- "only and first in North America" – if it is the only, then there aren’t any others, so “first” is redundant. Let’s look at stating things simply and clearly, rather than adding in extra would for emphasis. They make the article longer and more difficult to read.
- "ends of the train" – let’s give the reader the benefit of the doubt and assume that they know that a train has two ends – not more and not less. As much as I would love to see a train with more than one end, specifying that it has cabs at the "front/rear ends" or "both ends", is redundant. "The ends" is unambiguous.
- "cab units" – what is the difference between a "cab" and a "cab unit?" Not much, so let’s stick with plain English over technical terminology, which would be more appropriate in a user manual or construction specifications.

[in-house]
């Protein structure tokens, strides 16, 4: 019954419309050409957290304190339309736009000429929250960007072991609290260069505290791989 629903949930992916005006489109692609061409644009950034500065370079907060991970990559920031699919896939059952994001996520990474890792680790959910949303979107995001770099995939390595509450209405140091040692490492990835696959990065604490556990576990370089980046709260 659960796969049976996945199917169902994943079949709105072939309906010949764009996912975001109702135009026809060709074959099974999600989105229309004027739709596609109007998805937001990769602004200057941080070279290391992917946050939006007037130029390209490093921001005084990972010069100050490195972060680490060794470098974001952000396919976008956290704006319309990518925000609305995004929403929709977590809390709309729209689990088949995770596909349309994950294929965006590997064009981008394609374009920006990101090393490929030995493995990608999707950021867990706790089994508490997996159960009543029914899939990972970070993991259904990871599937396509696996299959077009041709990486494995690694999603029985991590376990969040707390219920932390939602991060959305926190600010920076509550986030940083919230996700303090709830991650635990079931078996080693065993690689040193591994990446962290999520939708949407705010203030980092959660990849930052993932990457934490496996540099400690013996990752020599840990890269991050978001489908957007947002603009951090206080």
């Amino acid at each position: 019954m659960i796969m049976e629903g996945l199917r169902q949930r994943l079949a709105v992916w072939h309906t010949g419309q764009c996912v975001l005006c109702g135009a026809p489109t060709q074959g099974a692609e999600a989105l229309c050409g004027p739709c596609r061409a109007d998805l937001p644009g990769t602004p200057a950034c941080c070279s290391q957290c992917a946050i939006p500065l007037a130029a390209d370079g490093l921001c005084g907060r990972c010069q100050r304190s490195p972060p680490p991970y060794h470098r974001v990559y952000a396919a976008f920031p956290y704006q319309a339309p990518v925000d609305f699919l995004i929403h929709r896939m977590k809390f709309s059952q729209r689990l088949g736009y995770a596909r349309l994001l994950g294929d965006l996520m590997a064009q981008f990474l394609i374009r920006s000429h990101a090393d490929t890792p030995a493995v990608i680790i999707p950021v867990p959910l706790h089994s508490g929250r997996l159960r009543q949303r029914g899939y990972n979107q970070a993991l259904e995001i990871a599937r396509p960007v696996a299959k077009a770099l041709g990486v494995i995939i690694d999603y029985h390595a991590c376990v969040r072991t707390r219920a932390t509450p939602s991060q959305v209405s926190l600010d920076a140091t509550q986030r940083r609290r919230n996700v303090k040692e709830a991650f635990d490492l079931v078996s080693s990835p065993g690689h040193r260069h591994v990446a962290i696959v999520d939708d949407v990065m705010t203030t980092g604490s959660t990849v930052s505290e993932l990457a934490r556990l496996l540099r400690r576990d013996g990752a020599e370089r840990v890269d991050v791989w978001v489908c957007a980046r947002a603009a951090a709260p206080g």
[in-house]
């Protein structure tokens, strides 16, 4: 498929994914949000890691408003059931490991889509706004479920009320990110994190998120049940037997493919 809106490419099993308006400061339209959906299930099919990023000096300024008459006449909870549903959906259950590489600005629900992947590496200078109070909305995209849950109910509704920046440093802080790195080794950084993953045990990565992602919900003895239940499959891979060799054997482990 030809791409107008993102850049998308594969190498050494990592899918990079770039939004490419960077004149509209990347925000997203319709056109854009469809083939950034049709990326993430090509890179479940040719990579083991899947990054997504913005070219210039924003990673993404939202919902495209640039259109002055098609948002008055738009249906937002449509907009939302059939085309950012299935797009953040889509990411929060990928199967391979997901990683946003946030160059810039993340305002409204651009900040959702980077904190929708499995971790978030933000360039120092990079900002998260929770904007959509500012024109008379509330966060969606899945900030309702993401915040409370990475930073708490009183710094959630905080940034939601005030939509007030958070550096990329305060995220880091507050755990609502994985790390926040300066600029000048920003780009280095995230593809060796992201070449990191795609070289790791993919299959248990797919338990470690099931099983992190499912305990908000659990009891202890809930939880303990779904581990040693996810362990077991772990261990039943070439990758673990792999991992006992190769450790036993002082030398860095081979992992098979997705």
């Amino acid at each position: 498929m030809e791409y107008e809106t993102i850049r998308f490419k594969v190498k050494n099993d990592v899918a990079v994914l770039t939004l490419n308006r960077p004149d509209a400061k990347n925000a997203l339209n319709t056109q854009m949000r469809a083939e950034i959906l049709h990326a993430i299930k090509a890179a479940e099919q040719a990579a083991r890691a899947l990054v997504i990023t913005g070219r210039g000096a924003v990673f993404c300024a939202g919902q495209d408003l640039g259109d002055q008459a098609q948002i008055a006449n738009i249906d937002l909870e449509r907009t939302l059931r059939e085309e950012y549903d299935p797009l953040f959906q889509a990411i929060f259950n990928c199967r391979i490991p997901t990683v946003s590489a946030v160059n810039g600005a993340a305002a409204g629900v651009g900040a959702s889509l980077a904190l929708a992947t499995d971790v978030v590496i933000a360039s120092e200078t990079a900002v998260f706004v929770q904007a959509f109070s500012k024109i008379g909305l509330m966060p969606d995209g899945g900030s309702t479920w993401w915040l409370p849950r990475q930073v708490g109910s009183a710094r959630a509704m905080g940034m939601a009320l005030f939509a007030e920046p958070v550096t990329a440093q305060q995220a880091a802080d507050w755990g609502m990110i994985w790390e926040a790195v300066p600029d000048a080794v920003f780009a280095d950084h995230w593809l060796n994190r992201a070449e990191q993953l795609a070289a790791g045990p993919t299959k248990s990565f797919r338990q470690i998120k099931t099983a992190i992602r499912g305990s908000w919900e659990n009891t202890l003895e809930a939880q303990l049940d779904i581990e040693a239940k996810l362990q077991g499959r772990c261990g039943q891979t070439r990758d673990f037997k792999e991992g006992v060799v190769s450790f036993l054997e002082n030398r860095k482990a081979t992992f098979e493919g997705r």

- "slated" – this is a favourite of journalists instead of scheduled or planned. This isn’t a newspaper or a TV news program, so let’s leave the journalese to the journalists.
Why I've semi-protected the article
I've semi-protected the article to prevent an unregistered editor from reinstating his/her preferred wording which is often ungrammatical and at other times clumsy. He/she has been edit warring rather than discussing the edits on the talk page. Here are the specific edits in dispute:
- His/her version: “The new TR trains operate exclusively on the Yonge–University–Spadina (Y-U-S) line and are slated gradually replace the system's older H-series (H4, H5, H6) subway cars, most of which presently in revenue service since the 1970s”
- My version: “The new TR trains operate exclusively on the Yonge–University–Spadin (Y-U-S) line and will gradually replace the system's older H-series (H4, H5, H6) subway cars, most of which had been in revenue service since the 1970s”.
There are three issues here: